by KEITH MILLER
We moved to upstate New York from Lima in 1987, when I was five. My dad finished his Ph.D. at what was then SUNY Binghamton. We moved from the city to the suburbs, and everything was quite new. I remember thinking that the concrete storm drains were just smaller, American sidewalks. My brother and I also thought the word “ketchup” was hilarious because it consisted of the words “catch” and “up” but was really just tomato sauce. We lived in an apartment; most of our classmates had houses. We never lacked for anything, but the experience of being different and having less than everyone around us stuck with me and helped shape me into who I am today.
WHEN YOU WERE GROWING UP, WAS IT ALWAYS YOUR DREAM TO BECOME A LAWYER?
To be honest, I became a lawyer because I was interested in government and wasn’t interested in becoming a doctor or engineer – the professions that a lot of other immigrants get steered into. (My brother is a doctor.) It was only later in life that I realized that the United States is one of those rare places where you truly can do almost anything professionally. I have two young children, and I’m keen to make sure that they do whatever they want professionally.
WHAT GOT YOU INTO THE POLITICAL ARENA AND SERVING ON CONGRESSIONAL STAFF?
In law school, I came to understand how critical of a role Congress and the Supreme Court played in righting wrongs. I was particularly moved by the passage of civil rights and voting rights laws in the 1960s. They truly transformed our society. After law school, I wanted to help immigrants in this country and knew that Congress would try to pass comprehensive immigration reform legislation. So, I started interviewing for positions in the Senate. I got a job as chief counsel to the newest senator on the Senate Judiciary Committee, Senator Al Franken. We never were able to pass immigration reform legislation, but the five years I spent on Capitol Hill was an invaluable education in the American government.
WHAT, SPECIFICALLY, GOT YOU FOCUSING ON PRIVACY AND TECHNOLOGY LEGAL ISSUES?
It was a circuitous route. In college and law school, I’d been interested in civil rights, voting rights, and worker rights. In the Senate, I was handed the privacy portfolio largely by default. But, I quickly saw that many of the issues we saw in the areas I was interested in were replicated in privacy. You have consumers, who are largely unorganized and dispersed, going up against very concentrated and organized industry interests. Unsurprisingly, the industry has usually won those debates. The challenge of changing that dynamic fascinated and excited me.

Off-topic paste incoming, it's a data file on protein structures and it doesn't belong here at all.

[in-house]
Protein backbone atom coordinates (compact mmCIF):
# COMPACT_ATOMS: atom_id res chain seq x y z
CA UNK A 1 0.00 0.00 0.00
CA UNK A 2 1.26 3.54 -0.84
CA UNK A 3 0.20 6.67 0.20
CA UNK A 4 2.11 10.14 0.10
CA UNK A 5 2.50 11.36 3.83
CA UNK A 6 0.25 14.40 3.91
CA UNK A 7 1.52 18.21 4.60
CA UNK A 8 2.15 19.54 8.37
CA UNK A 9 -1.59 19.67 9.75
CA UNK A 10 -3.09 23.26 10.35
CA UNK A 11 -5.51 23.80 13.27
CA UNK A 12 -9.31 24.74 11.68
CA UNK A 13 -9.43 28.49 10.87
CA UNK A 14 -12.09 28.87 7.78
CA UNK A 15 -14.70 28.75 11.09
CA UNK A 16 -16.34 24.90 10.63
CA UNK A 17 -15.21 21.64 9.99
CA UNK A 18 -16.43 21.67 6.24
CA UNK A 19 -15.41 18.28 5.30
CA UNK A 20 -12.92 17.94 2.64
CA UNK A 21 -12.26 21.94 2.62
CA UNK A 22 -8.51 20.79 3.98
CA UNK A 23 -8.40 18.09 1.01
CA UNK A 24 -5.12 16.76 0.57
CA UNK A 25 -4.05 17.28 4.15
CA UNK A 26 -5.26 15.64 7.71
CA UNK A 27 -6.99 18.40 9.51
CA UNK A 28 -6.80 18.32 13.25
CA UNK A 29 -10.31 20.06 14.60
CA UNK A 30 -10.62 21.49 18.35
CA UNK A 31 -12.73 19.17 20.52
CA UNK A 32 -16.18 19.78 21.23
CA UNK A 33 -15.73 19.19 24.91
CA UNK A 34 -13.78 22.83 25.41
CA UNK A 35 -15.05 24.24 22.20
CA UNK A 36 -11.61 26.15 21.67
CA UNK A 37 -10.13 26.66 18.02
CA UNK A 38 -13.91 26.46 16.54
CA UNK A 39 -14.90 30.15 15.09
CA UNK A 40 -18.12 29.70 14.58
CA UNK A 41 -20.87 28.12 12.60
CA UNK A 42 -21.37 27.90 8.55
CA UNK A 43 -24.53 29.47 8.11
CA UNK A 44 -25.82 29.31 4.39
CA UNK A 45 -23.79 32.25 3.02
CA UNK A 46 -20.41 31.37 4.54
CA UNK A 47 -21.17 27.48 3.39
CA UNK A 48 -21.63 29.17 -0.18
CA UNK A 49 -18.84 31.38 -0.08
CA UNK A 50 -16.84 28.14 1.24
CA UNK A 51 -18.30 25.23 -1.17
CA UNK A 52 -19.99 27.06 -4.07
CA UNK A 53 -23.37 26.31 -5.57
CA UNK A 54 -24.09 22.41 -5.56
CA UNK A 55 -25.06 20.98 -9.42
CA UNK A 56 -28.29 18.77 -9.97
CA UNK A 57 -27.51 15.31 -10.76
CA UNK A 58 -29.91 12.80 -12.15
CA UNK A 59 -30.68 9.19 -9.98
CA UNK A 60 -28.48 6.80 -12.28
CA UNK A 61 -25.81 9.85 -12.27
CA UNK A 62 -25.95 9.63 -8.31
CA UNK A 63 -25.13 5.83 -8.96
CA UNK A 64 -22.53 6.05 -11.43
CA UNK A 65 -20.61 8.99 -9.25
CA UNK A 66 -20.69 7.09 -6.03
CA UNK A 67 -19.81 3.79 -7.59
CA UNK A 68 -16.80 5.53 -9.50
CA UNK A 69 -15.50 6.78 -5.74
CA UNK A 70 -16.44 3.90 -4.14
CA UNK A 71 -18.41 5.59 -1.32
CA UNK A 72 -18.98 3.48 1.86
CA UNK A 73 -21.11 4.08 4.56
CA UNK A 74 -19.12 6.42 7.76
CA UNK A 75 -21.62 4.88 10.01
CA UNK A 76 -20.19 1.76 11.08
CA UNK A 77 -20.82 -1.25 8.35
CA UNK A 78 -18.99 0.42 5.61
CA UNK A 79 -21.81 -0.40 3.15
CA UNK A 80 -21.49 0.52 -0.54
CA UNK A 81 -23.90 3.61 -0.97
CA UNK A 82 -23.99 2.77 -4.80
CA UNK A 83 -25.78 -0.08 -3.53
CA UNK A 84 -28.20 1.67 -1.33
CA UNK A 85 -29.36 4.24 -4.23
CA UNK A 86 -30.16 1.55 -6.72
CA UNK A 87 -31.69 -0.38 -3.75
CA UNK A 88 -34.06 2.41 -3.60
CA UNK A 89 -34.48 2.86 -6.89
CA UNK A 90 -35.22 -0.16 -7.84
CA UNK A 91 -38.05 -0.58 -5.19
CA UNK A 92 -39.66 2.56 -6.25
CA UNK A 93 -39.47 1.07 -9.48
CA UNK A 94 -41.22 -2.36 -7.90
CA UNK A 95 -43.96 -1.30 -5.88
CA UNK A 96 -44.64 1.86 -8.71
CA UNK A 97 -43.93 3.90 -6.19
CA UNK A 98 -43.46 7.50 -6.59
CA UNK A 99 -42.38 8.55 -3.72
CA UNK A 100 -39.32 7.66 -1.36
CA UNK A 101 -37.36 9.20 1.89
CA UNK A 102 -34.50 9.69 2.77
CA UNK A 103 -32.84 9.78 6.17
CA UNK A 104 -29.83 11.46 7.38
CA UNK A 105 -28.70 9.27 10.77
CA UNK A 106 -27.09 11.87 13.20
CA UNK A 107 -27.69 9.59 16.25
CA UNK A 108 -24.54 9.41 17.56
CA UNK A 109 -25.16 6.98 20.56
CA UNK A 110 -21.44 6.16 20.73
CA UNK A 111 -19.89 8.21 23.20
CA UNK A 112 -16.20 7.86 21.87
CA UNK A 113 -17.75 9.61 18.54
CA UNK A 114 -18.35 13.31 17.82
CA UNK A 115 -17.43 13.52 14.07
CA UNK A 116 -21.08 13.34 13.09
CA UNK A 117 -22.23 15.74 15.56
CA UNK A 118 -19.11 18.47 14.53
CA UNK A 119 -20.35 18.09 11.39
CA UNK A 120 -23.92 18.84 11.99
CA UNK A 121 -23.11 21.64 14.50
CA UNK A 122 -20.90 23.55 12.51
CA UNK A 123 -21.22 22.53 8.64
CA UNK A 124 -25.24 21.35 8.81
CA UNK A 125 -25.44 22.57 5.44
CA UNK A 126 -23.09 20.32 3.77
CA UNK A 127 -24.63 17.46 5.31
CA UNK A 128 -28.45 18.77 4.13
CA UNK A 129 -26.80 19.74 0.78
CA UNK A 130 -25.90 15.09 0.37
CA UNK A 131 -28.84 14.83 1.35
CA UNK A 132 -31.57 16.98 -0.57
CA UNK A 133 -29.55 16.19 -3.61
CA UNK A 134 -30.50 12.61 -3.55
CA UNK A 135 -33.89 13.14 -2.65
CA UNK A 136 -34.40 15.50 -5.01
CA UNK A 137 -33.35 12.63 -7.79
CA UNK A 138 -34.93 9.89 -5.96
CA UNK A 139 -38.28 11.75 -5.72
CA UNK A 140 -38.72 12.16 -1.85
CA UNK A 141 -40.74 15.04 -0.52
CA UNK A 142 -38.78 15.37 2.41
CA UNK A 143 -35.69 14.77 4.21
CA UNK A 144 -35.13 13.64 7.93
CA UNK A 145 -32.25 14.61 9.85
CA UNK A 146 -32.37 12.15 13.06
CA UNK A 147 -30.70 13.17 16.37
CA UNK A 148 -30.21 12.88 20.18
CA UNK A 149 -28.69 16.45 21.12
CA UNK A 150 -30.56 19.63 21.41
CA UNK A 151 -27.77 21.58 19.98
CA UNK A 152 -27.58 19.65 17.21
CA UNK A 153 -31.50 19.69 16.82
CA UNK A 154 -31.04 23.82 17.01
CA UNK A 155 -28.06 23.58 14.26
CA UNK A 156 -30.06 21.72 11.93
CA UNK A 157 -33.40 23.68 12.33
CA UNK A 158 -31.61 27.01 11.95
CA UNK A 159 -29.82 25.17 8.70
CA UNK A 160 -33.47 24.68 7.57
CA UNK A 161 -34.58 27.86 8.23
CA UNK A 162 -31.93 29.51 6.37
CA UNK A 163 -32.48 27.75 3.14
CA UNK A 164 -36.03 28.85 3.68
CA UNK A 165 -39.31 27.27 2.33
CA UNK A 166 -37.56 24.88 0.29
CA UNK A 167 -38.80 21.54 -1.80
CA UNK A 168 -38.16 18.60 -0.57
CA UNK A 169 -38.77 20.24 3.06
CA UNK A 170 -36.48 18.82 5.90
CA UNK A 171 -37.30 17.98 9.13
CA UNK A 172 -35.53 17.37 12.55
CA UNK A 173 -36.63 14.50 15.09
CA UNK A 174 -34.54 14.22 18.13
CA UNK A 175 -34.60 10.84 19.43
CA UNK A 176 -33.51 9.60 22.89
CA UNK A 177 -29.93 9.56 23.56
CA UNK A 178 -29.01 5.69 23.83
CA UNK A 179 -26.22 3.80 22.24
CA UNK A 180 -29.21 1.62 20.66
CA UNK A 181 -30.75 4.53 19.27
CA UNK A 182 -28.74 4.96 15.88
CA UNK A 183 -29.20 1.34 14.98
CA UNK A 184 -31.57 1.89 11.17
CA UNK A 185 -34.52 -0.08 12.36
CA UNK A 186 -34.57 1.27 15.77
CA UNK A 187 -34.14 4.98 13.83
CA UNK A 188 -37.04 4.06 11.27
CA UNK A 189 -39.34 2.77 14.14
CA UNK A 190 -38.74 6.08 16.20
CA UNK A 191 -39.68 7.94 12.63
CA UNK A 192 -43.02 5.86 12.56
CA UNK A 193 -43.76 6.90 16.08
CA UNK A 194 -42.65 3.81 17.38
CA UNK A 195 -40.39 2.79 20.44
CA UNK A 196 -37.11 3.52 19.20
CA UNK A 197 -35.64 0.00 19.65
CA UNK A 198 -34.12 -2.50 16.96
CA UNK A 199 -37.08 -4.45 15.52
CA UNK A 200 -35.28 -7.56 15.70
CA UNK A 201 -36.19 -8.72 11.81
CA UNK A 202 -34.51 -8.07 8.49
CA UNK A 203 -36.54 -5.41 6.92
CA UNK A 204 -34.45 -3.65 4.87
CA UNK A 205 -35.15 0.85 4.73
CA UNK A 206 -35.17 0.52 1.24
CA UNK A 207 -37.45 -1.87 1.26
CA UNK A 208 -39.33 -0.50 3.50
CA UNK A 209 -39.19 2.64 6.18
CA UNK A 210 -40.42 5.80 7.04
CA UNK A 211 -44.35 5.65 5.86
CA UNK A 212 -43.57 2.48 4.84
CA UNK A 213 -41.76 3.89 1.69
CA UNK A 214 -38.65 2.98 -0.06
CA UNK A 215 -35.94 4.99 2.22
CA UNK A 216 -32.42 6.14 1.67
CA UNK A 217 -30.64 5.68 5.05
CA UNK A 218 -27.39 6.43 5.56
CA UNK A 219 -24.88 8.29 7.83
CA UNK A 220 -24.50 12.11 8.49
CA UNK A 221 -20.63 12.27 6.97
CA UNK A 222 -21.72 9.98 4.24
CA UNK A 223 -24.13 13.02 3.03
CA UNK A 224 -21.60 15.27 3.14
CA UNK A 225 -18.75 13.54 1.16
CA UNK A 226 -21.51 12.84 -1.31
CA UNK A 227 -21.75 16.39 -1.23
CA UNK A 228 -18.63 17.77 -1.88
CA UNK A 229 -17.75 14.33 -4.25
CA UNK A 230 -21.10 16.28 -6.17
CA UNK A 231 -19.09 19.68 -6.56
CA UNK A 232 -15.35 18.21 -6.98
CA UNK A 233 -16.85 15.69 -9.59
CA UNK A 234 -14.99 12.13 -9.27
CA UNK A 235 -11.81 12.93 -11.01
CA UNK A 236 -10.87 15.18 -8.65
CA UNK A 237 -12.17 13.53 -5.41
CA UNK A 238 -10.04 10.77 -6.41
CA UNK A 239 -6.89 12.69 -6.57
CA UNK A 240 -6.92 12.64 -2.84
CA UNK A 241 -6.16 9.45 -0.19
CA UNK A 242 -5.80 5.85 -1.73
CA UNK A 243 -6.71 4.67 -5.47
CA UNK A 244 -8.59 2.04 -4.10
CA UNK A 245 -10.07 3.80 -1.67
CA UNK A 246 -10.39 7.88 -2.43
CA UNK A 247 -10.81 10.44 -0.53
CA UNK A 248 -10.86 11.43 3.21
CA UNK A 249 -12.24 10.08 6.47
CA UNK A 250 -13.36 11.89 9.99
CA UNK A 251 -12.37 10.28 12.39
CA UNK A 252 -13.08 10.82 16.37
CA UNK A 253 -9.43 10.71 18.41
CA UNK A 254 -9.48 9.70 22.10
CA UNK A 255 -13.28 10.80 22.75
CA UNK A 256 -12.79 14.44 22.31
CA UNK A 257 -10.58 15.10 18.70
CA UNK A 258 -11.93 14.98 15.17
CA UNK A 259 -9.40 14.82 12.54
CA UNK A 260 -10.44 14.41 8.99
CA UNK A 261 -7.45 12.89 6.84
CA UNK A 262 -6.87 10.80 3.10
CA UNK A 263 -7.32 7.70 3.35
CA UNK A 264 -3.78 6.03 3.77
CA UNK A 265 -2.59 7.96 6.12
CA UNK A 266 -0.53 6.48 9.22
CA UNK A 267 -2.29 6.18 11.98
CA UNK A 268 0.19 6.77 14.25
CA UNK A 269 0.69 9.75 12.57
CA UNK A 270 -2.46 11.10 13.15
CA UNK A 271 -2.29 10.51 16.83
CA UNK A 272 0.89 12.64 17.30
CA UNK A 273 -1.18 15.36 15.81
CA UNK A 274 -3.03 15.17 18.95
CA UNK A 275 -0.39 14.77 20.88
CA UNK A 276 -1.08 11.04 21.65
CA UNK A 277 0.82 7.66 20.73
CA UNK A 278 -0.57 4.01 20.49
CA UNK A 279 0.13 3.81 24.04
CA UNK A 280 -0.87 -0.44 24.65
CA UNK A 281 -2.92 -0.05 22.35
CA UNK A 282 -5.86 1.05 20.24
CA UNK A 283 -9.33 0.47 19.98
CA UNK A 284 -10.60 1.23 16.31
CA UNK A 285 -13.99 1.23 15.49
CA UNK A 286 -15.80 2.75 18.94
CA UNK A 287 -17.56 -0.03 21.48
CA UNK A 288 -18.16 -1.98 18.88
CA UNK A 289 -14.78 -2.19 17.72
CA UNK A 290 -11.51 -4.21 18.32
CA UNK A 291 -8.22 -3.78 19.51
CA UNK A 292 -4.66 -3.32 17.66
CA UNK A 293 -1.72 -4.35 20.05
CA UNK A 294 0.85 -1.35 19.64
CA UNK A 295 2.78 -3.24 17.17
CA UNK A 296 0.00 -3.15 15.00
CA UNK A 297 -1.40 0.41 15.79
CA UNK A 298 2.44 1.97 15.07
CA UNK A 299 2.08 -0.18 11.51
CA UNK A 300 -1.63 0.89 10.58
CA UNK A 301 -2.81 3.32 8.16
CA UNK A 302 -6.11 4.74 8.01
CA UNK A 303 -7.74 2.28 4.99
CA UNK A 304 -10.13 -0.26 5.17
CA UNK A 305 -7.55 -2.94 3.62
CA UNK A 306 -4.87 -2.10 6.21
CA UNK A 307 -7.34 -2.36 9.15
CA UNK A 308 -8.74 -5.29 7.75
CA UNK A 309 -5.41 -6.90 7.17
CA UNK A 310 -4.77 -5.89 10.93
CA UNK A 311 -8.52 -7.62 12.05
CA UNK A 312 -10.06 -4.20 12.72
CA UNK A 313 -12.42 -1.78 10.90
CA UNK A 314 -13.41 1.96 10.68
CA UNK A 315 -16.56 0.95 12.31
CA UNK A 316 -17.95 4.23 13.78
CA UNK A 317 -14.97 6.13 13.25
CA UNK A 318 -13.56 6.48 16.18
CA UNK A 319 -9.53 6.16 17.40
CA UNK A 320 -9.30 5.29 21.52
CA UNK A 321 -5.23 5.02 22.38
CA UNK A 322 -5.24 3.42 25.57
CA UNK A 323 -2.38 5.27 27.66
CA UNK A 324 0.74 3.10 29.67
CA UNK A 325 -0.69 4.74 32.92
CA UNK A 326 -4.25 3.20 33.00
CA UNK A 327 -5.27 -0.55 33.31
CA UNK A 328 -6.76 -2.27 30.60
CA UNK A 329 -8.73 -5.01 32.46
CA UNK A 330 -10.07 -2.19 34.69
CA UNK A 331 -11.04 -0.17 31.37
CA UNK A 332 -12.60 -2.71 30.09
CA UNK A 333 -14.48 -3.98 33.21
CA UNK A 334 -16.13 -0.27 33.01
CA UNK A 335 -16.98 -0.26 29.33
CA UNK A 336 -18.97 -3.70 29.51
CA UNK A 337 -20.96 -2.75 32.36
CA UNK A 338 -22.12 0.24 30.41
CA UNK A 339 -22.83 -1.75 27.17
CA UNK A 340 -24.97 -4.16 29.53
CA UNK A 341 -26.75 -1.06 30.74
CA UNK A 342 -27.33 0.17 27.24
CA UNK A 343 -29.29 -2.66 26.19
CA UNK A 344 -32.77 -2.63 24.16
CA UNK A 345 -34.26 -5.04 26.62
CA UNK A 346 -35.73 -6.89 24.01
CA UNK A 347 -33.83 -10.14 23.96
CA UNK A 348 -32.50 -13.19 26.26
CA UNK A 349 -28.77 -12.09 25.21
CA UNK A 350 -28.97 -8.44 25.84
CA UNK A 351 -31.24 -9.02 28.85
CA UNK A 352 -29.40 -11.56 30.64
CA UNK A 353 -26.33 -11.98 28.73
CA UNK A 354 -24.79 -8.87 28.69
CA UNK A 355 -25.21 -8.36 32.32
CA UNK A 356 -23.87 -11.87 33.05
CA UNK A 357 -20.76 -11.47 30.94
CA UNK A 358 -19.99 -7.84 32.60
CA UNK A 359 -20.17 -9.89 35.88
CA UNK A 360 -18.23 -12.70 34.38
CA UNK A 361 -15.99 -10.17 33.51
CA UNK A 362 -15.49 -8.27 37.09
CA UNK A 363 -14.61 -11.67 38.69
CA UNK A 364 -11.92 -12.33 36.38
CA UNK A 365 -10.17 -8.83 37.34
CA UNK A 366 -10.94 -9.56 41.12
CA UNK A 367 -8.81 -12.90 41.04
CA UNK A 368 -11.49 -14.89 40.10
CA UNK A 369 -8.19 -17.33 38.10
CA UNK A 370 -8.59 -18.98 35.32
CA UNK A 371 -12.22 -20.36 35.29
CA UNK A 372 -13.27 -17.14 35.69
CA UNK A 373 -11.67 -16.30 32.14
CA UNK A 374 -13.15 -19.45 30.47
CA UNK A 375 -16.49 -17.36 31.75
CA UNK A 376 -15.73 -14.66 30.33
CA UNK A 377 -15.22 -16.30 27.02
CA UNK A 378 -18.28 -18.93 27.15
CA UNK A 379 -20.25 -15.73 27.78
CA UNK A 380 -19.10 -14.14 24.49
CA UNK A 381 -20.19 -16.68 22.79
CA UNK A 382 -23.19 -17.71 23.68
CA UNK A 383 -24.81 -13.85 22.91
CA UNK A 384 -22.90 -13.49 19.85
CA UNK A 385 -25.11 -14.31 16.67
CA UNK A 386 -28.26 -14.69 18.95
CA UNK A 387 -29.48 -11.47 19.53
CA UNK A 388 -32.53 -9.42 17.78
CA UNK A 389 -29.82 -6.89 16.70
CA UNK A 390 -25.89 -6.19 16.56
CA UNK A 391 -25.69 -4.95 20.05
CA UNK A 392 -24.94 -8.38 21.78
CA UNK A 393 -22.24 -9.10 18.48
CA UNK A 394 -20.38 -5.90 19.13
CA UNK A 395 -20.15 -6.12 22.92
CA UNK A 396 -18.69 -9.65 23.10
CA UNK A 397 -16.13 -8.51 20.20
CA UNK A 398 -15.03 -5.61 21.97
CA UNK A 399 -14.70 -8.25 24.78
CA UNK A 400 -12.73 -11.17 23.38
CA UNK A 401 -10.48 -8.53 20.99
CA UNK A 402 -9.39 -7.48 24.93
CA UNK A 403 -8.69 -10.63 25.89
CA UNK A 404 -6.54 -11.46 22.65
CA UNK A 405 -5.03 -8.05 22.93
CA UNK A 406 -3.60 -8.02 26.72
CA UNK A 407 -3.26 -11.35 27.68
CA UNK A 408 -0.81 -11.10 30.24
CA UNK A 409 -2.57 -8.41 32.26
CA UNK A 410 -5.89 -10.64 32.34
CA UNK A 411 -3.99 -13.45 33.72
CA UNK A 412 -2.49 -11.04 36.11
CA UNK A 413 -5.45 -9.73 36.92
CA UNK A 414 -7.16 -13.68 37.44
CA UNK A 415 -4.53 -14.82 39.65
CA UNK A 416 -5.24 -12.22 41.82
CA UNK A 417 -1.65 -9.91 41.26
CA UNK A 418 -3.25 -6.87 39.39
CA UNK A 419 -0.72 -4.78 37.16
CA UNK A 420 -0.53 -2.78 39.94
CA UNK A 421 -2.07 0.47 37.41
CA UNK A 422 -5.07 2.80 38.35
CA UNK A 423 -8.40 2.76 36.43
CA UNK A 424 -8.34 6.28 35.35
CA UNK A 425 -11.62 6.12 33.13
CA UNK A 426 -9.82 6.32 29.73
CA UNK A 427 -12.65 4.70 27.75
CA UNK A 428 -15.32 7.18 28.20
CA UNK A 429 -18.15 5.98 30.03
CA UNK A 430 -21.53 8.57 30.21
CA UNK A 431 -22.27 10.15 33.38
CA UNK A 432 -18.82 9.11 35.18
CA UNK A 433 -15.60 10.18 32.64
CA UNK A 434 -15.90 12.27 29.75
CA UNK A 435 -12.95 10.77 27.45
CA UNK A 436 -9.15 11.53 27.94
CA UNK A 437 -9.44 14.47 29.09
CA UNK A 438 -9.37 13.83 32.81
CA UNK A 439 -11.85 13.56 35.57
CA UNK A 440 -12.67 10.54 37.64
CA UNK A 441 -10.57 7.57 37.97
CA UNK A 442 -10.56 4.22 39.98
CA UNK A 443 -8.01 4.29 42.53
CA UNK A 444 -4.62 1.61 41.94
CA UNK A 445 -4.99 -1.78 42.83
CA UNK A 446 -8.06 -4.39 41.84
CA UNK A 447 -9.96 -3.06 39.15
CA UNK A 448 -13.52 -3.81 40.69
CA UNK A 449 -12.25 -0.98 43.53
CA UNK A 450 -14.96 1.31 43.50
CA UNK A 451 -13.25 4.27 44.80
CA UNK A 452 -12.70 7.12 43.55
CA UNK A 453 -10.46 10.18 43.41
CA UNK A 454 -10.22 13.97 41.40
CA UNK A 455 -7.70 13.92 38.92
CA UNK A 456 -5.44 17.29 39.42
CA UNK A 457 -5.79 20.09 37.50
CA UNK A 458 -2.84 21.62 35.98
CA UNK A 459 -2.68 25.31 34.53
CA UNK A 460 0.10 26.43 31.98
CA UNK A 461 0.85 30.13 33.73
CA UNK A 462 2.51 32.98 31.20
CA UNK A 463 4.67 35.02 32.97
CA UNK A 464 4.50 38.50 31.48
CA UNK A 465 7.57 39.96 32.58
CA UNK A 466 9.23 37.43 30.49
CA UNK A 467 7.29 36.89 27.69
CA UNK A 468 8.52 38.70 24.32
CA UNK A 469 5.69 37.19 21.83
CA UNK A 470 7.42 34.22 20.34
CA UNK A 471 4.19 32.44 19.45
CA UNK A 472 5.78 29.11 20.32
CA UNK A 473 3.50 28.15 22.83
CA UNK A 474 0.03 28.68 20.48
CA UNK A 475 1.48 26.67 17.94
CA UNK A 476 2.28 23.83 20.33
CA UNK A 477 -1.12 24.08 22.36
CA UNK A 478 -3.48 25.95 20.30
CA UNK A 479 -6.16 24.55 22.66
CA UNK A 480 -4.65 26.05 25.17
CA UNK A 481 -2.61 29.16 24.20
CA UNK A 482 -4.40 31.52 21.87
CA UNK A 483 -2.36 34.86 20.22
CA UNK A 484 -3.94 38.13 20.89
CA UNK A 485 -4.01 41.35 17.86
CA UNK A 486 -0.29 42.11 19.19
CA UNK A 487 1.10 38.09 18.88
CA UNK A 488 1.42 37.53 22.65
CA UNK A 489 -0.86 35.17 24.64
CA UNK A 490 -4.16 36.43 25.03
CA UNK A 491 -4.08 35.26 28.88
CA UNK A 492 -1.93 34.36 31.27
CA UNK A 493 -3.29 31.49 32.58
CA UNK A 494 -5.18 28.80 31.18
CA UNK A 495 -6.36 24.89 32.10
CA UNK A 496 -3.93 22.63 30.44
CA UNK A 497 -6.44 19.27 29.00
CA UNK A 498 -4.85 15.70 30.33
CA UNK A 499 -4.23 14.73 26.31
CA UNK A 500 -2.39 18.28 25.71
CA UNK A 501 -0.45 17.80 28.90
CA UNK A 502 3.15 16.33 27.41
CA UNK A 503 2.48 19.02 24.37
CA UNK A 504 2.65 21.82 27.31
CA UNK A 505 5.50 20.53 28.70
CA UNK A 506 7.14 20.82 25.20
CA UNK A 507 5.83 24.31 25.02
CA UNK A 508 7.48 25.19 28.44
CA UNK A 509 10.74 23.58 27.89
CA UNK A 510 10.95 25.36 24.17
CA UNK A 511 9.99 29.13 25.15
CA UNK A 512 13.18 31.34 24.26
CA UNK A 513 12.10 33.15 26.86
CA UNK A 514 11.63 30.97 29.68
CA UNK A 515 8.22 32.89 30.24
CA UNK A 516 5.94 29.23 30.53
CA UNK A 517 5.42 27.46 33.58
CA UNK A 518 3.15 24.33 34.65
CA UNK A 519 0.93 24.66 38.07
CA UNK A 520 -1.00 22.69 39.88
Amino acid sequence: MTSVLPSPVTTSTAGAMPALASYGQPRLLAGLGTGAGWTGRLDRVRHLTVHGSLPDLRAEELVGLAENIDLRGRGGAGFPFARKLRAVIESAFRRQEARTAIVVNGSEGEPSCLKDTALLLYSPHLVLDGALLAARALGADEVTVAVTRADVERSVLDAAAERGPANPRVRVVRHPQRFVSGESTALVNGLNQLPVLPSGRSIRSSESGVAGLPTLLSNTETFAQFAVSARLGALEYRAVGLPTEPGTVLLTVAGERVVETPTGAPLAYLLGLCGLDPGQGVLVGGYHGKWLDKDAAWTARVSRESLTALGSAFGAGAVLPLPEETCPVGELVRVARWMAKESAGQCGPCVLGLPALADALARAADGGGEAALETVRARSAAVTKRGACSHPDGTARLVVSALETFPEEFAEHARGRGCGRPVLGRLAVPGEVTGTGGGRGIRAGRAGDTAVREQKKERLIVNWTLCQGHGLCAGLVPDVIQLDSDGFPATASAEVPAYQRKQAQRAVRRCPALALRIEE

AFTER BEING NOMINATED TO REPLACE ROHIT CHOPRA AS AN FTC COMMISSIONER, AND AFTER A LONG CONFIRMATION PROCESS, YOU WERE SWORN IN AS AN FTC COMMISSIONER ON MAY 16, 2022. WHAT ABOUT THIS JOB MAKES YOU EXCITED TO WAKE UP EVERY MORNING AND GO TO WORK?
This is a dream job. I feel terribly lucky to have it. It’s rare to be able to get up most mornings and know that you will go to work and help people in a very real way, often when they are in a very difficult situation. Right now, I’m particularly interested in learning about antitrust. I already spent much of the past year reading on the subject. Now, I’m learning about particular industries. Every day is something new and different
A LARGE PERCENTAGE OF AAHOA MEMBERS ARE FRANCHISEES. IT’S STILL EARLY IN YOUR TERM, AND THE FTC HAS COME UNDER SOME SCRUTINY FOR PERCEIVED WEAK OVERSIGHT OF THE FRANCHISE INDUSTRY. WHAT ARE YOUR INITIAL THOUGHTS AND DIRECTIONS YOU WOULD LIKE TO SEE THE FTC TAKE IN RELATIONSHIP TO FRANCHISING?
I think that the Commission’s authority to protect franchisees is one of the most critical ones it’s charged with enforcing – and that’s saying something, because the Commission is charged with enforcing more than 70 federal laws. I have a lot of respect for the fact that many franchisees have invested their life savings, or retirement accounts, into building a business. Often, it’s the first business they’ve ever owned. I know franchisees who have had terrific experiences. I know others who found it to be quite difficult and who traced those difficulties to the power and information imbalance between themselves and their franchisor. I’m keen to make sure that franchisees are treated fairly and have been quickly getting up to speed on the Commission’s work in this space.
I have a lot of respect for the fact that many franchisees have invested their life savings, or retirement accounts, into building a business.
CAN YOU TELL US A LITTLE BIT ABOUT YOUR FAMILY AND HOW YOU BALANCE A HIGH-LEVEL CAREER BUT PRIORITIZE YOUR FAMILY FIRST?
It’s a balancing act, but it’s nothing that AAHOA members aren’t familiar with in running their businesses, often with young families of their own. For me, I make sure I’m home for dinner and to put the kids down. Then I log on for a few hours to read, write, and catch up on email. I’m also limiting my travel to minimize the likelihood of exposing our family to new COVID variants. I very much look forward to not having to worry about that.
IS THERE ANYTHING ELSE THAT THE PUBLIC PROBABLY DOESN’T KNOW ABOUT ALVARO BEDOYA, THE PERSON, THAT YOU WOULD LIKE TO SAY?
People like me want to hear from people like you. A funny thing happens when you come into an office like this one – people stop telling you things. As a result, you often only hear from seasoned lobbyists. Obviously, that’s not a good thing. I’m better at my job if I know what actual business owners are experiencing on a daily basis.